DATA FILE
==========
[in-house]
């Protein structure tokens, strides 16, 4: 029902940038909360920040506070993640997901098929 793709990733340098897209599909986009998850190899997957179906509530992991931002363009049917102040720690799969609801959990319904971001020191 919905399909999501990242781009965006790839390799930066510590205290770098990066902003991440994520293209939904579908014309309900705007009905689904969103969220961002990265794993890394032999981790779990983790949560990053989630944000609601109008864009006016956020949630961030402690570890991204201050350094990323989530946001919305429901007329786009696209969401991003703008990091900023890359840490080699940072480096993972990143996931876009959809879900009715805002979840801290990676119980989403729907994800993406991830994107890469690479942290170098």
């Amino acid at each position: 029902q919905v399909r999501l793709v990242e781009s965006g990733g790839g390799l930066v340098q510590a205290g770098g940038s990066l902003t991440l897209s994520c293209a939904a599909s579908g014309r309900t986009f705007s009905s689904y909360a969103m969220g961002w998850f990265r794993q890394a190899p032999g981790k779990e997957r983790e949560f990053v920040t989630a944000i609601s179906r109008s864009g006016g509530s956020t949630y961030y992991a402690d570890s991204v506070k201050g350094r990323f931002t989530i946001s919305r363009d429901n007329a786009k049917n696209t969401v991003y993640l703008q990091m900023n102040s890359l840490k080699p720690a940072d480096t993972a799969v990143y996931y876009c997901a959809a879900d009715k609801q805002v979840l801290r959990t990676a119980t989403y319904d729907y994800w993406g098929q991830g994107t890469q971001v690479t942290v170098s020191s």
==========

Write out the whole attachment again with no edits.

[in-house]
């Protein structure tokens, strides 16, 4: 029902940038909360920040506070993640997901098929 793709990733340098897209599909986009998850190899997957179906509530992991931002363009049917102040720690799969609801959990319904971001020191 919905399909999501990242781009965006790839390799930066510590205290770098990066902003991440994520293209939904579908014309309900705007009905689904969103969220961002990265794993890394032999981790779990983790949560990053989630944000609601109008864009006016956020949630961030402690570890991204201050350094990323989530946001919305429901007329786009696209969401991003703008990091900023890359840490080699940072480096993972990143996931876009959809879900009715805002979840801290990676119980989403729907994800993406991830994107890469690479942290170098």
């Amino acid at each position: 029902q919905v399909r999501l793709v990242e781009s965006g990733g790839g390799l930066v340098q510590a205290g770098g940038s990066l902003t991440l897209s994520c293209a939904a599909s579908g014309r309900t986009f705007s009905s689904y909360a969103m969220g961002w998850f990265r794993q890394a190899p032999g981790k779990e997957r983790e949560f990053v920040t989630a944000i609601s179906r109008s864009g006016g509530s956020t949630y961030y992991a402690d570890s991204v506070k201050g350094r990323f931002t989530i946001s919305r363009d429901n007329a786009k049917n696209t969401v991003y993640l703008q990091m900023n102040s890359l840490k080699p720690a940072d480096t993972a799969v990143y996931y876009c997901a959809a879900d009715k609801q805002v979840l801290r959990t990676a119980t989403y319904d729907y994800w993406g098929q991830g994107t890469q971001v690479t942290v170098s020191s």